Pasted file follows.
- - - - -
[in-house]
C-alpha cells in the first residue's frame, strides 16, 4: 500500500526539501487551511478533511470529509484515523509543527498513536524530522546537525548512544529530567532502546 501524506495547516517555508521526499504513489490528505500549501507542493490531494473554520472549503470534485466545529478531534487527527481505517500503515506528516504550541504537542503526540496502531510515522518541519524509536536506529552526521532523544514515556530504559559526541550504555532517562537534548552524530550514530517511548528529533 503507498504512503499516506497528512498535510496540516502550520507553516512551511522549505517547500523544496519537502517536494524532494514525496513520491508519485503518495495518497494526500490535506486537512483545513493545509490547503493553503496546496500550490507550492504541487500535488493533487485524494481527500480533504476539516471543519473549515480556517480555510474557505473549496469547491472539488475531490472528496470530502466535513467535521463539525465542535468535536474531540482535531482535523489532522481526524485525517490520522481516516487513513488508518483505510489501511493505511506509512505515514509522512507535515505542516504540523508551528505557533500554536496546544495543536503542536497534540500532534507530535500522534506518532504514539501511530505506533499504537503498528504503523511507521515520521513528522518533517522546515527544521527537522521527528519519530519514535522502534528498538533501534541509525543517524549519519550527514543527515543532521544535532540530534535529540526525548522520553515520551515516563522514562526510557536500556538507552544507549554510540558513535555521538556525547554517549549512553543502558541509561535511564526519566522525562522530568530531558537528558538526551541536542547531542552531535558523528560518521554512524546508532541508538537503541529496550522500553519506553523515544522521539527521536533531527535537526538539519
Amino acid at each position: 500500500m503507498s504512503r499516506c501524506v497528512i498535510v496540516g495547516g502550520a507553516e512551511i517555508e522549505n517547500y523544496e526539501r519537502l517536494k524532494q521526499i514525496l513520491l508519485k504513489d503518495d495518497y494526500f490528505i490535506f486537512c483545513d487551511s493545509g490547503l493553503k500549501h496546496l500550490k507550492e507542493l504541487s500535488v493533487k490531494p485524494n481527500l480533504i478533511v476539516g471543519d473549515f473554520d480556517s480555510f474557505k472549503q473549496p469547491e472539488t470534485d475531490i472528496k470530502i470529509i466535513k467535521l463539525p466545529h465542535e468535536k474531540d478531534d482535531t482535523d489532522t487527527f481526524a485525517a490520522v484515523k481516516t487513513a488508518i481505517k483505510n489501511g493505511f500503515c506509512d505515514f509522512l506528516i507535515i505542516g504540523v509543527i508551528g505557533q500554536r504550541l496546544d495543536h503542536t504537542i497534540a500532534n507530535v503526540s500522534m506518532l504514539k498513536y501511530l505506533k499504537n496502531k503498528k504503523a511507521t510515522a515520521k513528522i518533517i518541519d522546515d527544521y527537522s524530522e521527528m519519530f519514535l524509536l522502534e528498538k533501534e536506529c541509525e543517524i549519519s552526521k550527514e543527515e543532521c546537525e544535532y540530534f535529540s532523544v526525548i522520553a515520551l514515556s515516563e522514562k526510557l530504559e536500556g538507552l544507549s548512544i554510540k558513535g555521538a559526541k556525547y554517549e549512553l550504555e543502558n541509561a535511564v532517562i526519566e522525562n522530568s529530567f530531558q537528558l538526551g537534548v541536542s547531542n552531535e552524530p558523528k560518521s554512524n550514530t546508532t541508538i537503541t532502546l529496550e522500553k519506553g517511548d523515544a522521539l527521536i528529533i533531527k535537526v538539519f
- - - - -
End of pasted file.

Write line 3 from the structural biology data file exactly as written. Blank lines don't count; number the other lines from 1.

Amino acid at each position: 500500500m503507498s504512503r499516506c501524506v497528512i498535510v496540516g495547516g502550520a507553516e512551511i517555508e522549505n517547500y523544496e526539501r519537502l517536494k524532494q521526499i514525496l513520491l508519485k504513489d503518495d495518497y494526500f490528505i490535506f486537512c483545513d487551511s493545509g490547503l493553503k500549501h496546496l500550490k507550492e507542493l504541487s500535488v493533487k490531494p485524494n481527500l480533504i478533511v476539516g471543519d473549515f473554520d480556517s480555510f474557505k472549503q473549496p469547491e472539488t470534485d475531490i472528496k470530502i470529509i466535513k467535521l463539525p466545529h465542535e468535536k474531540d478531534d482535531t482535523d489532522t487527527f481526524a485525517a490520522v484515523k481516516t487513513a488508518i481505517k483505510n489501511g493505511f500503515c506509512d505515514f509522512l506528516i507535515i505542516g504540523v509543527i508551528g505557533q500554536r504550541l496546544d495543536h503542536t504537542i497534540a500532534n507530535v503526540s500522534m506518532l504514539k498513536y501511530l505506533k499504537n496502531k503498528k504503523a511507521t510515522a515520521k513528522i518533517i518541519d522546515d527544521y527537522s524530522e521527528m519519530f519514535l524509536l522502534e528498538k533501534e536506529c541509525e543517524i549519519s552526521k550527514e543527515e543532521c546537525e544535532y540530534f535529540s532523544v526525548i522520553a515520551l514515556s515516563e522514562k526510557l530504559e536500556g538507552l544507549s548512544i554510540k558513535g555521538a559526541k556525547y554517549e549512553l550504555e543502558n541509561a535511564v532517562i526519566e522525562n522530568s529530567f530531558q537528558l538526551g537534548v541536542s547531542n552531535e552524530p558523528k560518521s554512524n550514530t546508532t541508538i537503541t532502546l529496550e522500553k519506553g517511548d523515544a522521539l527521536i528529533i533531527k535537526v538539519f